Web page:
The Cooler is a completely original film that combines genres in a fresh way and gets it right. On one level it is a noir tale of tough guys in the gambling world of Las Vegas, pictured in saturated colors used in sharp contrasts of light and shadow. Wayne Kramer, in his directing debut, captures the nervous, edgy, hollow sense of the gambling joints with remarkable authenticity.
At the same time, The Cooler is a fable, the story of Bernie Lootz (William H. Macy), a guy who is a total loser–at the tables, in his failed marriage to a junky, in his thoroughly obnoxious son. His houseplants die and even his cat runs away. Lootz is so self-effacing that he blames himself for all of his lousy luck, even to the point of being grateful to his boss, Shelly Kaplow (Alec Baldwin), who cured him of his gambling habit by knee-capping him.
Macy’s entrance, seen from the back, wearing a baggy suit and limping awkwardly, immediately establishes theoutline of the character, but, as with everything else in The Cooler, there are surprises in store. Lootz’ job is to be a "cooler"–his bad luck spreads around him like an aura. So if a gambler in the casino is winning too much, Lootz has only to stand at the table to turn the winner’s luck sour.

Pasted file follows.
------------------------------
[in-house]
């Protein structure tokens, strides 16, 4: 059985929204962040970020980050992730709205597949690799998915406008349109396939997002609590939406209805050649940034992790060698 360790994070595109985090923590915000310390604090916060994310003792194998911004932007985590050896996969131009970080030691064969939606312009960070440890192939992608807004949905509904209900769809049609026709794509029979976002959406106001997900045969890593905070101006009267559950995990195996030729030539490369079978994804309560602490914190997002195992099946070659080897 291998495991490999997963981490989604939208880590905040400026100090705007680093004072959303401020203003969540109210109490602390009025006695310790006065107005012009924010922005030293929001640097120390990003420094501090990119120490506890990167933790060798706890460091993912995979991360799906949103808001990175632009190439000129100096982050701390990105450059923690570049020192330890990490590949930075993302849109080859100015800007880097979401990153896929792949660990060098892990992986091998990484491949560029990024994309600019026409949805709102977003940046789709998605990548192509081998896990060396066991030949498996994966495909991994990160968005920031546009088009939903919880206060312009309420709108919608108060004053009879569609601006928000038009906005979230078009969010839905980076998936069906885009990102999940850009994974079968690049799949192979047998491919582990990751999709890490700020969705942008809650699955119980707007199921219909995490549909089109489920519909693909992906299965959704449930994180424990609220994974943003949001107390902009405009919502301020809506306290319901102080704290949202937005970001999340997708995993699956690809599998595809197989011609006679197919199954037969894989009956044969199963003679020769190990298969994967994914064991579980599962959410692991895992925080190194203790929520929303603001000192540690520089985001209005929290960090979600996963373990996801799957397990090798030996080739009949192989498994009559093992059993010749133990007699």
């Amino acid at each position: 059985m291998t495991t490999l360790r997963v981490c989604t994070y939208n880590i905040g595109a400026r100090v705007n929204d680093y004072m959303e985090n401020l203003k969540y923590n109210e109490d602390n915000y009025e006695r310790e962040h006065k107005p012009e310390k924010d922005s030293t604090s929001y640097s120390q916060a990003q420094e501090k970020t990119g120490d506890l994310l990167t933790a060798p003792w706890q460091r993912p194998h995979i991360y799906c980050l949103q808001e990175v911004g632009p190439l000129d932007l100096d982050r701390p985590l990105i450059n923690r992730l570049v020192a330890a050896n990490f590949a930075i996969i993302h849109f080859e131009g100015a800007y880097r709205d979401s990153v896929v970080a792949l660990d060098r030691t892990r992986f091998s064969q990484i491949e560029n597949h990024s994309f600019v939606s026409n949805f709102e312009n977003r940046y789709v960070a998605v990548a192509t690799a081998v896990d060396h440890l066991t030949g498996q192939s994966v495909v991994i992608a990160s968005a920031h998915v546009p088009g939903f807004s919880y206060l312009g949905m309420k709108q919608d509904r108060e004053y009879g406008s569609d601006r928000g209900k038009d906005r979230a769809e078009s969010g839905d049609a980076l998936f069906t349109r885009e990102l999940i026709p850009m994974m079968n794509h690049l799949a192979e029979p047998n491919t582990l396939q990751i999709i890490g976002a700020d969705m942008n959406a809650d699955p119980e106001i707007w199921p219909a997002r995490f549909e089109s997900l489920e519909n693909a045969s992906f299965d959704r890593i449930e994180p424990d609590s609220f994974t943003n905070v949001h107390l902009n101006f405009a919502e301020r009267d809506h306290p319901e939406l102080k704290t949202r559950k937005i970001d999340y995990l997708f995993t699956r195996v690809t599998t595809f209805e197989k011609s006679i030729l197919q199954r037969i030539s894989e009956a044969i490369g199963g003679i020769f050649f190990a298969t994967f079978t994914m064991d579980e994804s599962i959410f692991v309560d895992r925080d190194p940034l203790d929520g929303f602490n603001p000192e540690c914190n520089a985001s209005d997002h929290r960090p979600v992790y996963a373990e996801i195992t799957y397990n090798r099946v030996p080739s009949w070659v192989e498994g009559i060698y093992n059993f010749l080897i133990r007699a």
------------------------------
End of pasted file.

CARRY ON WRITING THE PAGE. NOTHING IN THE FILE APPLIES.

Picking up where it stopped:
But when Lootz gets chummy with an attractive waitress at the casino (Maria Bello) and an unlikely romance blooms, he gains a new degree of confidence–and maybe loses his cooling powers. The relationship, both erotic and emotional,is developed on screen with subtlety and humor; it provides the human core of the movie.
Meanwhile, boss Shelly is having his own problems with the owners of the casino who want to replace it with a hotel/entertainment/casino complex to compete with the newer places in town. Shelly likes things the way they are, including the strong-armed control he keeps over the Shangri-La. Watching the action in the casino on the television monitors in his office, Shelly is a direct parallel to Ed Harris in The Truman Show, except far more dangerous.
The screenplay, by Kramer along with Frank Hannah, continually delivers up fresh turns of plot, peels away layers of character, and supplies a stream of sharp observations which add both depth and generous dollops of humor to the film.
Macy has been milked for publicity for this movie; now over 50, he finally plays a leading man and gets to play in a sex scene (or two) with a beautiful woman. That seems a trivial milestone though, for an actor who has built a body of work on screen of ever-increasing skill and depth, a collection of memorable characters from a salesman afflicted with cerebral palsy in Door to Door, to a gentile victim of anti-Semitism in Focus, to a film director in State and Main, to the one-time Quiz Kid in Magnolia. This guy never stops working and that’s a great thing for movie fans.
Maria Bello (AutoFocus, but maybe best known for the TV series E.R.), gets the right combination of toughness and vulnerability in her portrayal of Natalie. In smaller roles, Paul Sorvino as a junky crooner, Shawn Hatosy as the son from Hell, and Ellen Greene as a barmaid who keeps running out of cream all add to the local color.